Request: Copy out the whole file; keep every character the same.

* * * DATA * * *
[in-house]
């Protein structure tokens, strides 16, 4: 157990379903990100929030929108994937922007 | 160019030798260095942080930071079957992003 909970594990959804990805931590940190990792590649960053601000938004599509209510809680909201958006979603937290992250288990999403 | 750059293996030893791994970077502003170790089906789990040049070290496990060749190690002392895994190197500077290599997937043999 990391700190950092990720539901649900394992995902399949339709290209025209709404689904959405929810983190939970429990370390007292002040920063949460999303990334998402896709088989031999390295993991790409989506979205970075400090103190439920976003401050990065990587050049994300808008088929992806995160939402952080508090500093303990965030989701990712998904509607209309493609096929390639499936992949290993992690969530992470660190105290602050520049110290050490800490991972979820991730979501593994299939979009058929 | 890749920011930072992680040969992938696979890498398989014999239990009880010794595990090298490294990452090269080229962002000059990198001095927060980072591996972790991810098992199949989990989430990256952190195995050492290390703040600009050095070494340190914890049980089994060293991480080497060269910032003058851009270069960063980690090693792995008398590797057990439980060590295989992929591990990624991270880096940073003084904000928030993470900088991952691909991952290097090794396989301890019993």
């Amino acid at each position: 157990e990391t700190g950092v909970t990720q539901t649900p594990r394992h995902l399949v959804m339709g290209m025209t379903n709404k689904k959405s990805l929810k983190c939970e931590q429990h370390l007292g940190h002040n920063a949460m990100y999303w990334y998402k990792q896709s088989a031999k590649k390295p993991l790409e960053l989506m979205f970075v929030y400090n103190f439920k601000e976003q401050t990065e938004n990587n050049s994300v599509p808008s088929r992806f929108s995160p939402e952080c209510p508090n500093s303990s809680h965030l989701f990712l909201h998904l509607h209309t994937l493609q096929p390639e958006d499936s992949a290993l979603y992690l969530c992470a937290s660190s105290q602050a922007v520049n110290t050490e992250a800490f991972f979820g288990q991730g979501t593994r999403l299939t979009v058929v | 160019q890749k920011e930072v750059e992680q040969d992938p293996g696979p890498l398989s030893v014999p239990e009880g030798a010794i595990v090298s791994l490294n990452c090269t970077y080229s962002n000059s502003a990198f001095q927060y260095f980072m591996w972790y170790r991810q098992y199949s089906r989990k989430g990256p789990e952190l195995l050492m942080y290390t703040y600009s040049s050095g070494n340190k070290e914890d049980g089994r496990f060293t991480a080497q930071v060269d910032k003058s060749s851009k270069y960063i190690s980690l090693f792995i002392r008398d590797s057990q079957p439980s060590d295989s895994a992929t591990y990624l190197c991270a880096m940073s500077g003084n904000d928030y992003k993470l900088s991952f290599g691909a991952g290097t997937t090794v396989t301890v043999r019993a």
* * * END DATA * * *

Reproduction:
[in-house]
């Protein structure tokens, strides 16, 4: 157990379903990100929030929108994937922007 | 160019030798260095942080930071079957992003 909970594990959804990805931590940190990792590649960053601000938004599509209510809680909201958006979603937290992250288990999403 | 750059293996030893791994970077502003170790089906789990040049070290496990060749190690002392895994190197500077290599997937043999 990391700190950092990720539901649900394992995902399949339709290209025209709404689904959405929810983190939970429990370390007292002040920063949460999303990334998402896709088989031999390295993991790409989506979205970075400090103190439920976003401050990065990587050049994300808008088929992806995160939402952080508090500093303990965030989701990712998904509607209309493609096929390639499936992949290993992690969530992470660190105290602050520049110290050490800490991972979820991730979501593994299939979009058929 | 890749920011930072992680040969992938696979890498398989014999239990009880010794595990090298490294990452090269080229962002000059990198001095927060980072591996972790991810098992199949989990989430990256952190195995050492290390703040600009050095070494340190914890049980089994060293991480080497060269910032003058851009270069960063980690090693792995008398590797057990439980060590295989992929591990990624991270880096940073003084904000928030993470900088991952691909991952290097090794396989301890019993």
């Amino acid at each position: 157990e990391t700190g950092v909970t990720q539901t649900p594990r394992h995902l399949v959804m339709g290209m025209t379903n709404k689904k959405s990805l929810k983190c939970e931590q429990h370390l007292g940190h002040n920063a949460m990100y999303w990334y998402k990792q896709s088989a031999k590649k390295p993991l790409e960053l989506m979205f970075v929030y400090n103190f439920k601000e976003q401050t990065e938004n990587n050049s994300v599509p808008s088929r992806f929108s995160p939402e952080c209510p508090n500093s303990s809680h965030l989701f990712l909201h998904l509607h209309t994937l493609q096929p390639e958006d499936s992949a290993l979603y992690l969530c992470a937290s660190s105290q602050a922007v520049n110290t050490e992250a800490f991972f979820g288990q991730g979501t593994r999403l299939t979009v058929v | 160019q890749k920011e930072v750059e992680q040969d992938p293996g696979p890498l398989s030893v014999p239990e009880g030798a010794i595990v090298s791994l490294n990452c090269t970077y080229s962002n000059s502003a990198f001095q927060y260095f980072m591996w972790y170790r991810q098992y199949s089906r989990k989430g990256p789990e952190l195995l050492m942080y290390t703040y600009s040049s050095g070494n340190k070290e914890d049980g089994r496990f060293t991480a080497q930071v060269d910032k003058s060749s851009k270069y960063i190690s980690l090693f792995i002392r008398d590797s057990q079957p439980s060590d295989s895994a992929t591990y990624l190197c991270a880096m940073s500077g003084n904000d928030y992003k993470l900088s991952f290599g691909a991952g290097t997937t090794v396989t301890v043999r019993a």